The entry of the French on the American side had ripple effects across Europe, and soon the revolution evolved into another worldwide war. France was allied with Spain which, although despising the very suggestion of republicanism, democracy, or colonial rebellion, hated the British even more and joined the war against the British. The Spanish fought the British at Gibralter, in the Caribbean, and in Florida. The Dutch, Britain’s main commercial rival, still smarting from the loss of colonial possessions in earlier wars with Britain, joined the alliance and provided crucial loans to the Americans. Even Poland took part, sending two of its great Generals, Kosciusko and Pulaski, to America for the fight. Great Britain, on the other had, had no allies in this war: the Prussians, still believing that the British had betrayed them at the end of the Seven Years War, remained neutral. Short on friends and long on enemies, Britain had no choice but to withdraw some of its troops from North America and appoint a new commander, as General Howe resigned on hearing of Burgoyne’s defeat.
An agonizing coda to the story of the Battle of Saratoga involves Benedict Arnold. Undeniably the hero of the most significant battle of the war, Arnold was a flawed man, more concerned with personal glory than with patriotism. In 1779, he received command of the army at West Point, but he felt that he was worthy of a larger and more important commission. Feeling betrayed, he soon took part in an act of betrayal himself. He contacted British Major John André, and began divulging American battle plans to the British officer. The two planned a scheme that would call for Arnold to turn over his army at West Point to Andre in exchange for £10,000 and the promise of a commission in the British Army. However, when Americans caught Major André behind American lines in civilian clothes, they immediately tried and executed him as a spy. They also found evidence implicating Arnold, who immediately fled to the British. Eventually Arnold did receive a commission in the British army, but his career was short and undistinguished. The man who might have been America’s greatest war hero died in obscurity in 1801 as America’s most notorious traitor.
The task of leading the British effort in the colonies fell to General Henry Clinton, who developed yet another strategy for victory. Believing that the true Loyalists were in the South, he decided to pull out of the middle colonies, except for the area around New York City, and move the British army into Georgia and South Carolina. After building a base there, Clinton’s troops would slowly advance north. This plan, like others before it, was fatally flawed because, although about a third of the southern population were Loyalists, Clinton had to abandon and betray Loyalists in the middle colonies, where an estimated half of the population favored the British.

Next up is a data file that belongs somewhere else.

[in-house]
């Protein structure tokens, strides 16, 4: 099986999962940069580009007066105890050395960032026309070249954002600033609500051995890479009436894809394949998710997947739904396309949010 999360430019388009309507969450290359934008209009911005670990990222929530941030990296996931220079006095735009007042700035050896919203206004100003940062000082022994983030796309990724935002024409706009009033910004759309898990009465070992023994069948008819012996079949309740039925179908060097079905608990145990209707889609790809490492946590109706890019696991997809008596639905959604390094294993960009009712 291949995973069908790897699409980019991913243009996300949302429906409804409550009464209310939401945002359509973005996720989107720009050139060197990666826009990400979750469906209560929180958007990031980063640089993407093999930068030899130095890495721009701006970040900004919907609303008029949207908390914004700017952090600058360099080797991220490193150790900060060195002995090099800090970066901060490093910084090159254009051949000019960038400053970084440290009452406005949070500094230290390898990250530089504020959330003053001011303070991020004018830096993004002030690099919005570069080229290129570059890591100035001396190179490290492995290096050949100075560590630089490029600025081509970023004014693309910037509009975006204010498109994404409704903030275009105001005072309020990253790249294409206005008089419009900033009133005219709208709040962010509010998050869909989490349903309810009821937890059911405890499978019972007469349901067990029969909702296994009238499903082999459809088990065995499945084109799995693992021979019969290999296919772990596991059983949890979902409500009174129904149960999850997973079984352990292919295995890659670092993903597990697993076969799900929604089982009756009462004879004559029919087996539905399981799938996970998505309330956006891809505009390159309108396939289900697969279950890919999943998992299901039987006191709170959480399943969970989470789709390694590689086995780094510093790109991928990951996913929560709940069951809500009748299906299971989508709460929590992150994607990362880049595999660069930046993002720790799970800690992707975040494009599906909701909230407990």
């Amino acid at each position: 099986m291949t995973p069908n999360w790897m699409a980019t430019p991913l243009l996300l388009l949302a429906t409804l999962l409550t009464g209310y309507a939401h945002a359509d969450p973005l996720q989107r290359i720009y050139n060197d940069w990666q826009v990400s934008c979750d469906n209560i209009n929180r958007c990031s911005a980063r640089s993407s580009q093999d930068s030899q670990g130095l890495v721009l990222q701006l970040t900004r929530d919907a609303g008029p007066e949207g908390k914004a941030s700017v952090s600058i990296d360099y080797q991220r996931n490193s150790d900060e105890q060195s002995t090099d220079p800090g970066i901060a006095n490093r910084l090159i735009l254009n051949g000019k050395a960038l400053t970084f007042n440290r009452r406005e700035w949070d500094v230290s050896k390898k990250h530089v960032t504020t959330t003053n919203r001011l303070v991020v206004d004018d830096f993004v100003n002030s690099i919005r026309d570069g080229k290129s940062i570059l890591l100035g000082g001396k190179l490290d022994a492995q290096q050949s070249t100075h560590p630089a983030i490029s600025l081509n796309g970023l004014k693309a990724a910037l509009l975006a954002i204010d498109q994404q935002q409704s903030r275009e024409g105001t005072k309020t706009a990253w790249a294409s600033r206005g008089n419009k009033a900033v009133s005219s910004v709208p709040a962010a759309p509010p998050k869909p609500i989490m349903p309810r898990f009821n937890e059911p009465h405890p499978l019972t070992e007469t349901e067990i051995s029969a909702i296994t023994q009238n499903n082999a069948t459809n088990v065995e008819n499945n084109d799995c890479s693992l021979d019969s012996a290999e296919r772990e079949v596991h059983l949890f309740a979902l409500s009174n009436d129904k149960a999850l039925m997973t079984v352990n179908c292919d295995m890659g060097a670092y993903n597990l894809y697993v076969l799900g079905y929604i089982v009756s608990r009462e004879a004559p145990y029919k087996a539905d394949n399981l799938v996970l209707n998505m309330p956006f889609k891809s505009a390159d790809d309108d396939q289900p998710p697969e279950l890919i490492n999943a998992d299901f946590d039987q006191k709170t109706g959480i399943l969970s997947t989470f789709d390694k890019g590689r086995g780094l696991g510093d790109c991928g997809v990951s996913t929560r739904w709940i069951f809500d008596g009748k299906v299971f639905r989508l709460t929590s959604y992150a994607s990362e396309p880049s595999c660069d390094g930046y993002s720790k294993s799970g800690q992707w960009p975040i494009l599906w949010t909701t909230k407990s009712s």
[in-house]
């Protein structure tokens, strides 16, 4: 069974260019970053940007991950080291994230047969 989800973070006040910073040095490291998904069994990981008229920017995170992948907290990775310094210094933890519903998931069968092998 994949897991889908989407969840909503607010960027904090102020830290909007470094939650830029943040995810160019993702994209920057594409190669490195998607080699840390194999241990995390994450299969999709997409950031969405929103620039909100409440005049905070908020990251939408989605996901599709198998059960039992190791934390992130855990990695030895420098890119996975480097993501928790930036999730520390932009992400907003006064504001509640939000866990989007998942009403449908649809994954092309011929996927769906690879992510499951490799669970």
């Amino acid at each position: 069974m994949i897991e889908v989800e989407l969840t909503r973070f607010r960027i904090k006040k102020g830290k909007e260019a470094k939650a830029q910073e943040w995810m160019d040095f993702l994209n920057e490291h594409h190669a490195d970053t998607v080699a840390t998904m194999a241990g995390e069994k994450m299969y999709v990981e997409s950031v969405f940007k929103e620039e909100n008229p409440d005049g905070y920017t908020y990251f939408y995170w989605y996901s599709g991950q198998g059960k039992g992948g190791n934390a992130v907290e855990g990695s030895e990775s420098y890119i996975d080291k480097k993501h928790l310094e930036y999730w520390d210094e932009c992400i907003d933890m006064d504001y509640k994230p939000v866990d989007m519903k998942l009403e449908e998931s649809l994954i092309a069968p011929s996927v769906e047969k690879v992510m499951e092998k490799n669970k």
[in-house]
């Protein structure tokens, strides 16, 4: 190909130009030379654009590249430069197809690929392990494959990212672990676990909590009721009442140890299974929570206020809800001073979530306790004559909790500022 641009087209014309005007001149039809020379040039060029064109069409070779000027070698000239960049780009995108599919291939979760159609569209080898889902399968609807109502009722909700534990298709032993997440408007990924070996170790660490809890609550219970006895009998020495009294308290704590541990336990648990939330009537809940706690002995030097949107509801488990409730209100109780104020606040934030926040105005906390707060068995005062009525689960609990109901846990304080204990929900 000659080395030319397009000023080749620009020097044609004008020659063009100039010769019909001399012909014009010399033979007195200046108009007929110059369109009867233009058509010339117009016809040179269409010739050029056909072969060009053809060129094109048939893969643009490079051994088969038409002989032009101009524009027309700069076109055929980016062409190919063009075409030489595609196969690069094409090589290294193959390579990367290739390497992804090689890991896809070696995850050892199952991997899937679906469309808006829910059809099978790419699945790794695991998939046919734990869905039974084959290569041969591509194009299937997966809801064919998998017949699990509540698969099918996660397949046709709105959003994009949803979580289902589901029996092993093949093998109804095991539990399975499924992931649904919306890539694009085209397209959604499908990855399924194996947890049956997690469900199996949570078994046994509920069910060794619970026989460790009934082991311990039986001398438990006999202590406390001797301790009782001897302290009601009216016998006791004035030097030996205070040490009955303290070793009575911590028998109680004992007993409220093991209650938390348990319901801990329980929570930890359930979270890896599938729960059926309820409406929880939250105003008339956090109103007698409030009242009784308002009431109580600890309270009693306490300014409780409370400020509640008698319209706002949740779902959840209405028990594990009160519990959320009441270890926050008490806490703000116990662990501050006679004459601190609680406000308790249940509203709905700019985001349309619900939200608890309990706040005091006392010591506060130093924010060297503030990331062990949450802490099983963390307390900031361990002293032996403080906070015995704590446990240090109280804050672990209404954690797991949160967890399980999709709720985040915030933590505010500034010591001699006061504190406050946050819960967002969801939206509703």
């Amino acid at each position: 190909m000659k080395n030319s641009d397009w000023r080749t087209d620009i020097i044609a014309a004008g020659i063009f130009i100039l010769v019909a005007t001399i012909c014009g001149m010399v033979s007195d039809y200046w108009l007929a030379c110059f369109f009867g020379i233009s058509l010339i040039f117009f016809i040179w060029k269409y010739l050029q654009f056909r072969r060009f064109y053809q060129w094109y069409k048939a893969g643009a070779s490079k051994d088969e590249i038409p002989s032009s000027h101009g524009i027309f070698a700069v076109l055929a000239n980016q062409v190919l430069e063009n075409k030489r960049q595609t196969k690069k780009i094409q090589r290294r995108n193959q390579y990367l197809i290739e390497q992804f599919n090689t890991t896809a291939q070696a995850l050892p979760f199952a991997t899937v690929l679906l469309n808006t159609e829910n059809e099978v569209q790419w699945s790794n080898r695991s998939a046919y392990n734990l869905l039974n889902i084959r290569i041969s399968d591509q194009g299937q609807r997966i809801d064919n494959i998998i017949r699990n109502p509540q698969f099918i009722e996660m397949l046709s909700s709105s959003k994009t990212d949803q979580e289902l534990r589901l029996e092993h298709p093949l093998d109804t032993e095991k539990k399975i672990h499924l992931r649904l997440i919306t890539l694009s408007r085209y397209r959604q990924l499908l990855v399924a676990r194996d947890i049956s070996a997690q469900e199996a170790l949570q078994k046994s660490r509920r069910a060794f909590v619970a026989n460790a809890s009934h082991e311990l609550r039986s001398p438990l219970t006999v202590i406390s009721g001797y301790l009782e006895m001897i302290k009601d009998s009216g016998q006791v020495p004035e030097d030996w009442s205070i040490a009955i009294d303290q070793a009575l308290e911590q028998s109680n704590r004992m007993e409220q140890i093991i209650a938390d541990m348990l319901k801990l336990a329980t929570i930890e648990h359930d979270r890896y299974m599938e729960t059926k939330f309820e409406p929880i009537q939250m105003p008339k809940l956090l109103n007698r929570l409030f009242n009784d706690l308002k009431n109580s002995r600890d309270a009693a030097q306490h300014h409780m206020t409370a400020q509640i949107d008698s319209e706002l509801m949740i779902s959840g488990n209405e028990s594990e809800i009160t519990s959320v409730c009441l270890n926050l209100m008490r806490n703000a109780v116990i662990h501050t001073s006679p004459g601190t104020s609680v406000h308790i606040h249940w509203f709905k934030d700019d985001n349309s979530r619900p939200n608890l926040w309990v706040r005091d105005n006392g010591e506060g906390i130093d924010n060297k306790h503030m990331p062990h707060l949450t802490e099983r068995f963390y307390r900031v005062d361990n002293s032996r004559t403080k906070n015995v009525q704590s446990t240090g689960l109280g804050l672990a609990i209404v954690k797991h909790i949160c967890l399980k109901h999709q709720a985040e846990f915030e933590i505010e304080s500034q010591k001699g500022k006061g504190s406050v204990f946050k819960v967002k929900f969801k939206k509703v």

The British did well in the South at first. By May 1780, they had captured Savannah, Georgia, and captured Charleston, South Carolina, as well as several thousand Continental Army troops under the leadership of Lieutenant General Benjamin Lincoln. A second Continental Army, under the leadership of General Horatio Gates, was completely dispersed at the Battle of Camden, South Carolina. As a result, the governments of Georgia and South Carolina had virtually ceased to exist. However, when General Clinton proclaimed that citizens of the two recaptured states were required to fight the rebels, many American soldiers who had surrendered and been paroled refused to fight against their fellow patriots and then formed guerrilla bands. Led by such figures as Francis Marion (later given the delightfully descriptive nickname the “Swamp Fox”), the guerillas hid out in the vast forests and swamps of the South, coming out to attack the British and Loyalists, then slipping back into the wilderness areas behind British lines. Clinton, himself, returned to New York City, leaving General Lord Cornwallis to keep South Carolina and Georgia secure.